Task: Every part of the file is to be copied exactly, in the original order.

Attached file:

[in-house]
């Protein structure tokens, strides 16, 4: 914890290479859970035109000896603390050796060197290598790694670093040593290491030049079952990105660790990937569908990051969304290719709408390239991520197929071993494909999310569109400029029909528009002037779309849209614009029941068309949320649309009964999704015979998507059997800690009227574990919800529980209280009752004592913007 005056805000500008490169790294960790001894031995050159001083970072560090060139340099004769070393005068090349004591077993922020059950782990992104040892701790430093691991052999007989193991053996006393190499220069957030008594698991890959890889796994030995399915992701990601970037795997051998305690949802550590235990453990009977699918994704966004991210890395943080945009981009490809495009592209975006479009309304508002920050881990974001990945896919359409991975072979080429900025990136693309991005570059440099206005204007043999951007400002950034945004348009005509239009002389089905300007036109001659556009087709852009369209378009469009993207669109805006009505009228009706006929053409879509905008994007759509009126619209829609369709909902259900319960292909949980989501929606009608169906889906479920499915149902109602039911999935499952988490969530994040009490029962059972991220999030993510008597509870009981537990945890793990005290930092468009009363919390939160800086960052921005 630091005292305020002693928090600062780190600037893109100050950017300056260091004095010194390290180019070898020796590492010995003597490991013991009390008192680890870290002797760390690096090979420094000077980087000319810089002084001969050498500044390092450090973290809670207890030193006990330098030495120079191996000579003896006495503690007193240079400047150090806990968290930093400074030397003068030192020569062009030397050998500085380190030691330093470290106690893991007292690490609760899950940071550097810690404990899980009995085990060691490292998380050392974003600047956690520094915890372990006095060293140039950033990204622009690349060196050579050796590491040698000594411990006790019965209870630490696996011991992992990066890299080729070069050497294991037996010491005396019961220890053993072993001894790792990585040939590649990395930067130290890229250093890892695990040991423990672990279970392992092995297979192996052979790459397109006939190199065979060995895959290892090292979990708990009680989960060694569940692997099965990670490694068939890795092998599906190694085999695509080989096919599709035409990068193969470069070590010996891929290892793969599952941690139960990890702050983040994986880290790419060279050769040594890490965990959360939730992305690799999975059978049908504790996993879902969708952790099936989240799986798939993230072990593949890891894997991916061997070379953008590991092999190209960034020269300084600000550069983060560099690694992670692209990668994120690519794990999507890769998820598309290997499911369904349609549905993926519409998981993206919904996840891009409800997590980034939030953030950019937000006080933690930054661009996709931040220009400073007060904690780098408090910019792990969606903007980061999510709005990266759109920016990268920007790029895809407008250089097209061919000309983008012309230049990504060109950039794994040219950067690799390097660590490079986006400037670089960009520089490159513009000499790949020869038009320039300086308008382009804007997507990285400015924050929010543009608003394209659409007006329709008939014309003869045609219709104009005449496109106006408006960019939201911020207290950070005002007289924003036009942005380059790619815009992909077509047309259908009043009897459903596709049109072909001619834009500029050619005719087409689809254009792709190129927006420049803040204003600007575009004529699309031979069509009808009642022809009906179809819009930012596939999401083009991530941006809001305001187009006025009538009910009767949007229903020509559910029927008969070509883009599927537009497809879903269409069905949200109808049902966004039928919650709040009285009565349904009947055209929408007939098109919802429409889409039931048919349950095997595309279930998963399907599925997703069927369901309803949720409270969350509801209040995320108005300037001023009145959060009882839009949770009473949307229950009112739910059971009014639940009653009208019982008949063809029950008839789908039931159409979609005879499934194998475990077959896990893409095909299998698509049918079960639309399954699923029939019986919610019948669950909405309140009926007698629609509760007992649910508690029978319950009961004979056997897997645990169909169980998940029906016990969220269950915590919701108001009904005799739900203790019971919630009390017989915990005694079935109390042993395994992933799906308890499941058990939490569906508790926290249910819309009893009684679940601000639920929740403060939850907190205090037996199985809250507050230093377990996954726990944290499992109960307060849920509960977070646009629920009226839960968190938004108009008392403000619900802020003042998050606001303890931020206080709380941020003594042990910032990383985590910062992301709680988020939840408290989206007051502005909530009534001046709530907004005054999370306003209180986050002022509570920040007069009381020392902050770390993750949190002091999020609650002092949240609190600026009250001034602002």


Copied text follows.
[in-house]
């Protein structure tokens, strides 16, 4: 914890290479859970035109000896603390050796060197290598790694670093040593290491030049079952990105660790990937569908990051969304290719709408390239991520197929071993494909999310569109400029029909528009002037779309849209614009029941068309949320649309009964999704015979998507059997800690009227574990919800529980209280009752004592913007 005056805000500008490169790294960790001894031995050159001083970072560090060139340099004769070393005068090349004591077993922020059950782990992104040892701790430093691991052999007989193991053996006393190499220069957030008594698991890959890889796994030995399915992701990601970037795997051998305690949802550590235990453990009977699918994704966004991210890395943080945009981009490809495009592209975006479009309304508002920050881990974001990945896919359409991975072979080429900025990136693309991005570059440099206005204007043999951007400002950034945004348009005509239009002389089905300007036109001659556009087709852009369209378009469009993207669109805006009505009228009706006929053409879509905008994007759509009126619209829609369709909902259900319960292909949980989501929606009608169906889906479920499915149902109602039911999935499952988490969530994040009490029962059972991220999030993510008597509870009981537990945890793990005290930092468009009363919390939160800086960052921005 630091005292305020002693928090600062780190600037893109100050950017300056260091004095010194390290180019070898020796590492010995003597490991013991009390008192680890870290002797760390690096090979420094000077980087000319810089002084001969050498500044390092450090973290809670207890030193006990330098030495120079191996000579003896006495503690007193240079400047150090806990968290930093400074030397003068030192020569062009030397050998500085380190030691330093470290106690893991007292690490609760899950940071550097810690404990899980009995085990060691490292998380050392974003600047956690520094915890372990006095060293140039950033990204622009690349060196050579050796590491040698000594411990006790019965209870630490696996011991992992990066890299080729070069050497294991037996010491005396019961220890053993072993001894790792990585040939590649990395930067130290890229250093890892695990040991423990672990279970392992092995297979192996052979790459397109006939190199065979060995895959290892090292979990708990009680989960060694569940692997099965990670490694068939890795092998599906190694085999695509080989096919599709035409990068193969470069070590010996891929290892793969599952941690139960990890702050983040994986880290790419060279050769040594890490965990959360939730992305690799999975059978049908504790996993879902969708952790099936989240799986798939993230072990593949890891894997991916061997070379953008590991092999190209960034020269300084600000550069983060560099690694992670692209990668994120690519794990999507890769998820598309290997499911369904349609549905993926519409998981993206919904996840891009409800997590980034939030953030950019937000006080933690930054661009996709931040220009400073007060904690780098408090910019792990969606903007980061999510709005990266759109920016990268920007790029895809407008250089097209061919000309983008012309230049990504060109950039794994040219950067690799390097660590490079986006400037670089960009520089490159513009000499790949020869038009320039300086308008382009804007997507990285400015924050929010543009608003394209659409007006329709008939014309003869045609219709104009005449496109106006408006960019939201911020207290950070005002007289924003036009942005380059790619815009992909077509047309259908009043009897459903596709049109072909001619834009500029050619005719087409689809254009792709190129927006420049803040204003600007575009004529699309031979069509009808009642022809009906179809819009930012596939999401083009991530941006809001305001187009006025009538009910009767949007229903020509559910029927008969070509883009599927537009497809879903269409069905949200109808049902966004039928919650709040009285009565349904009947055209929408007939098109919802429409889409039931048919349950095997595309279930998963399907599925997703069927369901309803949720409270969350509801209040995320108005300037001023009145959060009882839009949770009473949307229950009112739910059971009014639940009653009208019982008949063809029950008839789908039931159409979609005879499934194998475990077959896990893409095909299998698509049918079960639309399954699923029939019986919610019948669950909405309140009926007698629609509760007992649910508690029978319950009961004979056997897997645990169909169980998940029906016990969220269950915590919701108001009904005799739900203790019971919630009390017989915990005694079935109390042993395994992933799906308890499941058990939490569906508790926290249910819309009893009684679940601000639920929740403060939850907190205090037996199985809250507050230093377990996954726990944290499992109960307060849920509960977070646009629920009226839960968190938004108009008392403000619900802020003042998050606001303890931020206080709380941020003594042990910032990383985590910062992301709680988020939840408290989206007051502005909530009534001046709530907004005054999370306003209180986050002022509570920040007069009381020392902050770390993750949190002091999020609650002092949240609190600026009250001034602002």